The 22nd January 1901 marked the end of a Queen’s reign and the beginning of a King’s.
Queen Victoria died at Osborne House on the Isle of Wight, her family home that she and Albert had built many years earlier. This was her favourite home, by all accounts, closely followed by Balmoral in Scotland.
Her eldest son would become Edward VII on her death. The relationship between the two was quite strained, to say the least. She blamed him for the death of his father, her beloved husband.
Also at her bedside as she died was the Kaiser of Germany, her grandson, who wouldin only a few years, play a pivotal role in World War 1 against Great Britain.
Victoria had planned her own funeral, choosing a military style one. She went against convention in demanding that she be buried in her wedding dress, instead of black clothing.
In the coffin with her went a dressing gown belonging to Albert, and a plaster cast of his hand, who had died forty years earlier. She had never fully coped with his death, having his clothes set out on his bed every day for many years after he died.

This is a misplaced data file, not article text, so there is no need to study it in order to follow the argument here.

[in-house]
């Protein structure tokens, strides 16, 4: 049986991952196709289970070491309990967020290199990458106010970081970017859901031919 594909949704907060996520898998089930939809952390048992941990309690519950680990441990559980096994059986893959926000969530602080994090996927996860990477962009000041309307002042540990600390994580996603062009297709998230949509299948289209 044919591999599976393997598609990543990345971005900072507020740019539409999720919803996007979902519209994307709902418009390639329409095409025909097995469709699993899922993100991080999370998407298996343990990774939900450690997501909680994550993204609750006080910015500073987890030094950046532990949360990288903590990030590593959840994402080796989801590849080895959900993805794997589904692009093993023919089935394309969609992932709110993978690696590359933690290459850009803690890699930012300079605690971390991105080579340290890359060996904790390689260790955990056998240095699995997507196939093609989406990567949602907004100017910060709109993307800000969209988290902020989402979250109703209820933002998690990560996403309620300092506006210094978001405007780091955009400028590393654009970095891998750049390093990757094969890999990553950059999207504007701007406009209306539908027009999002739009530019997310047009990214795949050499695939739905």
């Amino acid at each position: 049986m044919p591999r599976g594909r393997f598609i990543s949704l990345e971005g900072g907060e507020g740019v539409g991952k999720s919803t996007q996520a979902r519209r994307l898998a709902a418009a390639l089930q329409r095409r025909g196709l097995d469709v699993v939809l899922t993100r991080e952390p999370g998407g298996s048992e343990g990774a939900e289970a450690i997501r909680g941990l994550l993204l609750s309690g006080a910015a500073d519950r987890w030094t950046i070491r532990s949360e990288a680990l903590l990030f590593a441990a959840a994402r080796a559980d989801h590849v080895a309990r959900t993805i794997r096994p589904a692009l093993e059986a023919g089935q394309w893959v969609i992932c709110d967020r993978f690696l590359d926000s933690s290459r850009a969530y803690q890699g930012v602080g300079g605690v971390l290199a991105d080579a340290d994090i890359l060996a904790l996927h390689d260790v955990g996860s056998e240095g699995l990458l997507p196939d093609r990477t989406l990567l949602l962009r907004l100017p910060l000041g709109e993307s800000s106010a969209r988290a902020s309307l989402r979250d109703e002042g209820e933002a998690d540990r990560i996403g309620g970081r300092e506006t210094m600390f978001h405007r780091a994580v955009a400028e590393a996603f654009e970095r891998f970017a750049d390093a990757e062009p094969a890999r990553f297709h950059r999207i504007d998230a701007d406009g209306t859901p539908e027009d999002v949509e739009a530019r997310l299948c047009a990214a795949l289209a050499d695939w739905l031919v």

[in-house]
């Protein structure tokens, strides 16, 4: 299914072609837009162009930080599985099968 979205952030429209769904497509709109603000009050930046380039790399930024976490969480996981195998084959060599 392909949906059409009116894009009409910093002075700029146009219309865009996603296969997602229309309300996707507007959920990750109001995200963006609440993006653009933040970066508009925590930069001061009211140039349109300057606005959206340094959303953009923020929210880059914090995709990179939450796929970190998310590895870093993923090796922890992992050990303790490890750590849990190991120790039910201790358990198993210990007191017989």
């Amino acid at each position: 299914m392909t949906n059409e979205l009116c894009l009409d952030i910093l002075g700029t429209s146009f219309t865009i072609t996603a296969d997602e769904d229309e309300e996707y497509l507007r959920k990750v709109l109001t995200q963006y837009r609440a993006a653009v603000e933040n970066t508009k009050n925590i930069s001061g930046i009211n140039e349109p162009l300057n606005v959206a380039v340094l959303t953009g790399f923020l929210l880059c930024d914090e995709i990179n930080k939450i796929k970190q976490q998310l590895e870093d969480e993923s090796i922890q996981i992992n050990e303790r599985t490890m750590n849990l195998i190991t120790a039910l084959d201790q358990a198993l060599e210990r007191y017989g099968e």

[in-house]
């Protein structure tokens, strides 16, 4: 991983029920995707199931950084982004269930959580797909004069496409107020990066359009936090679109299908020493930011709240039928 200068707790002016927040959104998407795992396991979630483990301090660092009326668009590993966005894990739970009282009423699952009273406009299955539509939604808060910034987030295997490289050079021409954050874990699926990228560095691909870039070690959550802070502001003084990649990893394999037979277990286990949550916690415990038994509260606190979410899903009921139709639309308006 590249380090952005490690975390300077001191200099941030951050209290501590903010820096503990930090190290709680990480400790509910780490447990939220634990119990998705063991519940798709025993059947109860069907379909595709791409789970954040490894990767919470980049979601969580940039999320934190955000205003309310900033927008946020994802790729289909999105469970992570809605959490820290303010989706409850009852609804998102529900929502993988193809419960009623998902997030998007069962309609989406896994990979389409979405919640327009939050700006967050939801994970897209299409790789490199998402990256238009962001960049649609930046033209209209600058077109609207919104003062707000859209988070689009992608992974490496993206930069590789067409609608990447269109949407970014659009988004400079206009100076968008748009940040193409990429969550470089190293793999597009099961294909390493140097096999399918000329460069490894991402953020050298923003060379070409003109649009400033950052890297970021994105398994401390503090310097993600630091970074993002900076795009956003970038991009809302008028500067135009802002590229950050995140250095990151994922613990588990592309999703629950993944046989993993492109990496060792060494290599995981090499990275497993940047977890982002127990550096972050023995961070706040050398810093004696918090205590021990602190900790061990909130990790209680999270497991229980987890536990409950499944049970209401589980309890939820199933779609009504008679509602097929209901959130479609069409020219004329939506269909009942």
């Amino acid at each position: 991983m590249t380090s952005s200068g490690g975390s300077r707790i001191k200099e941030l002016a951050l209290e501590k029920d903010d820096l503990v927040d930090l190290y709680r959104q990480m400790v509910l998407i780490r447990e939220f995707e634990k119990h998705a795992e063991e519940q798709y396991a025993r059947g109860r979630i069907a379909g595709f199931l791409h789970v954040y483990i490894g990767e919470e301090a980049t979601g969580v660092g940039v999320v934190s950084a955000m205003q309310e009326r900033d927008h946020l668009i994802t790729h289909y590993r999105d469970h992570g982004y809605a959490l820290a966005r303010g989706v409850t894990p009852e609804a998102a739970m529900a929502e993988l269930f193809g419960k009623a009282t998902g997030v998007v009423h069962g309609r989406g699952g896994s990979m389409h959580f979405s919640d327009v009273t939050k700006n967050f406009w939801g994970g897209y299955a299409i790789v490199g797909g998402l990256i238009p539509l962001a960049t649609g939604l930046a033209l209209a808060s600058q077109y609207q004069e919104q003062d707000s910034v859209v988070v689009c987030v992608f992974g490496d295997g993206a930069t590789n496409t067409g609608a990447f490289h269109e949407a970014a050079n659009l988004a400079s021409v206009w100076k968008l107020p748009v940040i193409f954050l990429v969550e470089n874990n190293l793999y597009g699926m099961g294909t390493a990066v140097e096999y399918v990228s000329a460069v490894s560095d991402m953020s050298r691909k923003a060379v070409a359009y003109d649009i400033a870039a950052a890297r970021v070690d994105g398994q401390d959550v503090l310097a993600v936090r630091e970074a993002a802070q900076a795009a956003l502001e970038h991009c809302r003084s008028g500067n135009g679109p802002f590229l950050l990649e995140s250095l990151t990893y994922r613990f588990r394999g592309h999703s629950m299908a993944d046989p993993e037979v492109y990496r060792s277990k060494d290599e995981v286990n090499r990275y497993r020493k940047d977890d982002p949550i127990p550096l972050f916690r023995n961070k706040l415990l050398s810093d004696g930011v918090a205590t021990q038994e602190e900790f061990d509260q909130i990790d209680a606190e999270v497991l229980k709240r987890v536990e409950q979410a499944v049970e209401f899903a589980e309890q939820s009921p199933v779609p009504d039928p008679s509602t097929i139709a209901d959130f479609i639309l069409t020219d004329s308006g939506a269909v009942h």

A couple of other interesting items went into the coffin with her as mementos of her loyal servant, John Brown who had died in 1883. She ordered that a lock of his hair was placed in her hand, which her ladies covered with flowers so as not to upset the royal family, who had not been fans of Mr Brown. The other thing of Brown’s was his mother’s wedding ring, which he had given to the Queen many years before.
There was a rumour that Brown and the Queen had married in secret, on one of their trips to Scotland. As he was a commoner, the marriage would never have been accepted in royal circles, so no public announcement was made. She was obviously very close to the man and distraught when he died, so a form of morganatic marriage might not be too far a stretch of the imagination.
After all, she wouldn’t be the first monarch to marry in secret, now, would she????